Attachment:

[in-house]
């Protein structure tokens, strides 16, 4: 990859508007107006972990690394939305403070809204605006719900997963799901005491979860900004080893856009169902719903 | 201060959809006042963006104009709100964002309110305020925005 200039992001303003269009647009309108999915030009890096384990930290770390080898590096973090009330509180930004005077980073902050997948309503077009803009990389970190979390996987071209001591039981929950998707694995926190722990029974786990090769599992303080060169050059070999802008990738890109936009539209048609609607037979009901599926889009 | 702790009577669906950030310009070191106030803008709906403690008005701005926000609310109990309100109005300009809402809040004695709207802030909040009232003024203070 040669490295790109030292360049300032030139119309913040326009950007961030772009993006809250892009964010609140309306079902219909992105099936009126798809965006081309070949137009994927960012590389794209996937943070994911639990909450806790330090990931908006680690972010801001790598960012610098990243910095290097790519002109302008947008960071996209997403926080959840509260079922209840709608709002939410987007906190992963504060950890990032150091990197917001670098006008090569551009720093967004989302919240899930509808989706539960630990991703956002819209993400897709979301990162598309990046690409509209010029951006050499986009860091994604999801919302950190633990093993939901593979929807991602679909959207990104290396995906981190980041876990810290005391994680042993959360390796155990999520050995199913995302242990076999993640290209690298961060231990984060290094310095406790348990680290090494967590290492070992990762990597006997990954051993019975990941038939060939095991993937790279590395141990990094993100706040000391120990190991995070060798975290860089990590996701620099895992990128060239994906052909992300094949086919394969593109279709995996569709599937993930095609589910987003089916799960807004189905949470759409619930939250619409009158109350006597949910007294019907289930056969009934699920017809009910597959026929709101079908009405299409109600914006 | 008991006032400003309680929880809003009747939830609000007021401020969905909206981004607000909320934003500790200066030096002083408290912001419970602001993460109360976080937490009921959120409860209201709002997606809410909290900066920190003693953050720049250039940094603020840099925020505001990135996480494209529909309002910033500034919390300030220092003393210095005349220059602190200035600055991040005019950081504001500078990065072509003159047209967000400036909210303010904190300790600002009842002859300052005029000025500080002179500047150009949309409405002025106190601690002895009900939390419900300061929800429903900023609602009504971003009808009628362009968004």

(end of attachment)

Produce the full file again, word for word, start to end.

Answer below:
[in-house]
């Protein structure tokens, strides 16, 4: 990859508007107006972990690394939305403070809204605006719900997963799901005491979860900004080893856009169902719903 | 201060959809006042963006104009709100964002309110305020925005 200039992001303003269009647009309108999915030009890096384990930290770390080898590096973090009330509180930004005077980073902050997948309503077009803009990389970190979390996987071209001591039981929950998707694995926190722990029974786990090769599992303080060169050059070999802008990738890109936009539209048609609607037979009901599926889009 | 702790009577669906950030310009070191106030803008709906403690008005701005926000609310109990309100109005300009809402809040004695709207802030909040009232003024203070 040669490295790109030292360049300032030139119309913040326009950007961030772009993006809250892009964010609140309306079902219909992105099936009126798809965006081309070949137009994927960012590389794209996937943070994911639990909450806790330090990931908006680690972010801001790598960012610098990243910095290097790519002109302008947008960071996209997403926080959840509260079922209840709608709002939410987007906190992963504060950890990032150091990197917001670098006008090569551009720093967004989302919240899930509808989706539960630990991703956002819209993400897709979301990162598309990046690409509209010029951006050499986009860091994604999801919302950190633990093993939901593979929807991602679909959207990104290396995906981190980041876990810290005391994680042993959360390796155990999520050995199913995302242990076999993640290209690298961060231990984060290094310095406790348990680290090494967590290492070992990762990597006997990954051993019975990941038939060939095991993937790279590395141990990094993100706040000391120990190991995070060798975290860089990590996701620099895992990128060239994906052909992300094949086919394969593109279709995996569709599937993930095609589910987003089916799960807004189905949470759409619930939250619409009158109350006597949910007294019907289930056969009934699920017809009910597959026929709101079908009405299409109600914006 | 008991006032400003309680929880809003009747939830609000007021401020969905909206981004607000909320934003500790200066030096002083408290912001419970602001993460109360976080937490009921959120409860209201709002997606809410909290900066920190003693953050720049250039940094603020840099925020505001990135996480494209529909309002910033500034919390300030220092003393210095005349220059602190200035600055991040005019950081504001500078990065072509003159047209967000400036909210303010904190300790600002009842002859300052005029000025500080002179500047150009949309409405002025106190601690002895009900939390419900300061929800429903900023609602009504971003009808009628362009968004």